Protesters fail to support disabled refugee claimant
Temple president disappointed at lack of funds for paralysed man
Published: Monday, December 17, 2007
Just last week, supporters of a paralysed refugee claimant vowed to care for him forever, as they prevented his deportation at Vancouver International Airport.
But on the weekend, Laibar Singh was moved for a third time in six days after those same supporters decided they couldn't care for the severely disabled man any more.
Singh is now at Surrey's Guru Nanak Sikh temple, its president Balwant Singh Gill confirmed Sunday.
Gill said the New Westminster temple where Singh had been taken last Monday didn't want him there any more.
Singh's deportation to India was halted by the Canada Border Services Agency a week ago after a massive airport protest, at which several leaders pledged to cover Singh's medical expenses for as long as he remains here.
Yet Gill, who was not at the protest, said no one has offered his temple any of the funds raised to care for the wheelchair-bound man.
“I am disappointed that all the guys who went to the airport to make big speeches have completely backed off,” Gill said. “They didn't give any money to us to help him.”
Gill said his temple is doing what it can to care for the 48-year-old, who arrived in Canada on a false passport in 2003 and last year suffered an aneurism that left him a quadriplegic.
Singh was ordered deported in June, but Gill said the temple wants to make another legal challenge in an attempt to get permission to keep Singh in Canada.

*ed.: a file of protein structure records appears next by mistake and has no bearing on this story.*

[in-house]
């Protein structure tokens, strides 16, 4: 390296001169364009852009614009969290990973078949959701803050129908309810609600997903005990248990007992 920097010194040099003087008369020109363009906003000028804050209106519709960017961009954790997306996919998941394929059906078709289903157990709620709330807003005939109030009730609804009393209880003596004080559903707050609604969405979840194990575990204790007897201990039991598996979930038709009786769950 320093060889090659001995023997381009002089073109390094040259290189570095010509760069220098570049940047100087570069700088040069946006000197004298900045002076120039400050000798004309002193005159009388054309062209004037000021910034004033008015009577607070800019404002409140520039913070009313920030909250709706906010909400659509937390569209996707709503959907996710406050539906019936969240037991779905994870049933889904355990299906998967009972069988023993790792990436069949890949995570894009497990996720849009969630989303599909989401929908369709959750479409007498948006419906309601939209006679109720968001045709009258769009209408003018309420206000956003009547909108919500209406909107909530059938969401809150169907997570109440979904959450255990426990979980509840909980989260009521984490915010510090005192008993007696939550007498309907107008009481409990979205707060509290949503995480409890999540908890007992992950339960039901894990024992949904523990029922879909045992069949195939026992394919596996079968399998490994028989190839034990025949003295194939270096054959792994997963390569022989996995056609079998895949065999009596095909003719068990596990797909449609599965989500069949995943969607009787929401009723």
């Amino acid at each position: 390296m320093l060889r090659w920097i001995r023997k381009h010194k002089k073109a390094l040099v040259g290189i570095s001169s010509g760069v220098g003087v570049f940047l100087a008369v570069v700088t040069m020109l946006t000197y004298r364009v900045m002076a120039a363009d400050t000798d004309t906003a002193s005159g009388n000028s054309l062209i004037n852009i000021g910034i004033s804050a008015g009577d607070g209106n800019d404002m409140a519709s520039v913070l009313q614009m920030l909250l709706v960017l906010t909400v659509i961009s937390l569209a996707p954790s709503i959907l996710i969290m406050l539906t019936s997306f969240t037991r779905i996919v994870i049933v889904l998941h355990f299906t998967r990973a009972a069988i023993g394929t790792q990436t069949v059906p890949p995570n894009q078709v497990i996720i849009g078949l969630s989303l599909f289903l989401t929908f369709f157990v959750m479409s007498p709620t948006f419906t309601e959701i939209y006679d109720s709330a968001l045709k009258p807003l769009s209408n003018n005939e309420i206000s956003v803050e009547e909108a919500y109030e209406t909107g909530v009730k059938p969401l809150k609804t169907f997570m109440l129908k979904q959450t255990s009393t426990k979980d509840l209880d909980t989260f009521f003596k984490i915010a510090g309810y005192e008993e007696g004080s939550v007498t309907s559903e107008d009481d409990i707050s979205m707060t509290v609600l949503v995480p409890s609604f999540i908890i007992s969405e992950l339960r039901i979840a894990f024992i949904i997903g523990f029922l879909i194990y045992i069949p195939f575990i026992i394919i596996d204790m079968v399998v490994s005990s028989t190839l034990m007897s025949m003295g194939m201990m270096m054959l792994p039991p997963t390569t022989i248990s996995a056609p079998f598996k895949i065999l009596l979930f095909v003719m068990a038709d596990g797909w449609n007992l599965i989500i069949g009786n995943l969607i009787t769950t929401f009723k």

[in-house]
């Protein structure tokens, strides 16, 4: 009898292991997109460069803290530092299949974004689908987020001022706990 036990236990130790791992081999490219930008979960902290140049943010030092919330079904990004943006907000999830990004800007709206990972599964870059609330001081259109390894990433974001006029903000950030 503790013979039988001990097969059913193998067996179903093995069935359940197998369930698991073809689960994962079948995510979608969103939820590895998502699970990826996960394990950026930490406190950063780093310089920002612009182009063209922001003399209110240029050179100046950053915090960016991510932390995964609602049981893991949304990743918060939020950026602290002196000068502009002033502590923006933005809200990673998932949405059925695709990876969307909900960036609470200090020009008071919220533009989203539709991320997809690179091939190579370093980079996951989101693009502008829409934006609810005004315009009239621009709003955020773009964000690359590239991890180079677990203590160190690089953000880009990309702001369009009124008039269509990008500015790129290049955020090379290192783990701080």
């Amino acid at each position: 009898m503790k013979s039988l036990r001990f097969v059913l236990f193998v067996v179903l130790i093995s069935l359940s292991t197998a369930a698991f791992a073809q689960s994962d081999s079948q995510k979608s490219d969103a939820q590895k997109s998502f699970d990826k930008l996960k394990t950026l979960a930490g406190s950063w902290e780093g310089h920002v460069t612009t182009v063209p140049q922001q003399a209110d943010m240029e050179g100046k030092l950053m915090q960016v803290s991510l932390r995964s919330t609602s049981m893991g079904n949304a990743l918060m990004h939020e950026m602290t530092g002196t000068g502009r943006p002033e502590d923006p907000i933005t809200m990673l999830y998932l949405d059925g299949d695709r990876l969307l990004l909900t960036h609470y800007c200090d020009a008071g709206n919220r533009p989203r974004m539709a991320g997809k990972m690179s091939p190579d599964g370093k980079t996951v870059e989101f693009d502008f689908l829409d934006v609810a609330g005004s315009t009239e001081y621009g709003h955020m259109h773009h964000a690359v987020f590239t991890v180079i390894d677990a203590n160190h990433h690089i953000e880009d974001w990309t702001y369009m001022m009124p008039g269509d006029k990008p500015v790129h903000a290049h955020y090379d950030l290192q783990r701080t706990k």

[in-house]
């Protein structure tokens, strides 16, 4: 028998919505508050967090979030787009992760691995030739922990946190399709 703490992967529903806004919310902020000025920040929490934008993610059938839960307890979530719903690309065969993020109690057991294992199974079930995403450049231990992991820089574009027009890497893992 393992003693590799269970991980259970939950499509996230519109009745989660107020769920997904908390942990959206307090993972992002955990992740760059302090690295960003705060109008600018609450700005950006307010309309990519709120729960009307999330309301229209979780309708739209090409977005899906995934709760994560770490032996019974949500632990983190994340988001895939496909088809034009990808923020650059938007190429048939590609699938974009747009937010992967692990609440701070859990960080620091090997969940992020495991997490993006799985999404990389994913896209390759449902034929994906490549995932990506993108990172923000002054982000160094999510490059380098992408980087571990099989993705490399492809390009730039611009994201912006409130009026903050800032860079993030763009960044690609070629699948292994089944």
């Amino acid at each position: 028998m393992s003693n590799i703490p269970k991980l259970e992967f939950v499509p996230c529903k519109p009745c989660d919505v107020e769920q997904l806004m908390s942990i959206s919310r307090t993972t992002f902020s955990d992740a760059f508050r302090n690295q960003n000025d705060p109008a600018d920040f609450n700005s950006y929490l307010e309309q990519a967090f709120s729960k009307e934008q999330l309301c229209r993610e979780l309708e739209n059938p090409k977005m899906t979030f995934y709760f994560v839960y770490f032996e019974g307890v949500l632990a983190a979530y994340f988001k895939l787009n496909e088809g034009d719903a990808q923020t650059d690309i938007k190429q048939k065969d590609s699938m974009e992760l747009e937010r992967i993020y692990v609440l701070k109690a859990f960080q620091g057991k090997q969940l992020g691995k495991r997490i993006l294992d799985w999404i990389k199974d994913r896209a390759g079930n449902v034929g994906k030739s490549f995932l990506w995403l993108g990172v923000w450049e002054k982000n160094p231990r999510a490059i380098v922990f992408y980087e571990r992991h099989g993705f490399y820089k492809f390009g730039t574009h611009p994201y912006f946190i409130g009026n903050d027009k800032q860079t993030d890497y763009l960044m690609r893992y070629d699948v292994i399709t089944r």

“We are just trying to help him. We won't break any laws.”
Gill planned to contact the CBSA to let officials know Singh is now at the Surrey temple and that his congregants have no plans to hold the kind of blockade that occurred last Monday, tying up airport traffic for hours.
A volunteer has stayed with Singh 24 hours a day since last July, when he was whisked away from a Vancouver long-term care facility from which he was about to be deported.
Gill said the volunteer stays in the same room with Singh and tends to all his needs.
Up until Dec. 10, Singh had been at Abbotsford's Kalgidhar Darbar temple, but he was taken to the New Westminster temple after the airport protest.
“If we take him back, we're afraid CBSA will come in the night and say 'let's grab that guy when nobody is looking,'” Kalgidhar temple president Swarn Singh explained at the rally.
In fact, Singh was moved to Guru Nanak temple about 1:30 a.m. Saturday, Gill confirmed.
He said his temple decided to assume care for Singh “because we heard rumours that the New Westminster temple was refusing to keep him there.”
One of those who backed away from the Singh campaign is Harpal Singh Nagra, president of the South Asian Human Rights Group.
Nagra had travelled to Ottawa in October with others in his group to meet with MPs about Singh's case.
Nagra is a controversial figure who founded the International Sikh Youth Federation, a terrorist group banned in Canada in June 2003.
Nagra won his own refugee case 10 years ago after the Immigration and Refugee Board accepted his claim that he left the ISYF in May 1986 after some of its members were arrested in the brutal beating of Ujjal Dosanjh as well as in a political assassination plot.
The immigration department fought against allowing Nagra to stay, but lost its case in the Federal Court in 1999.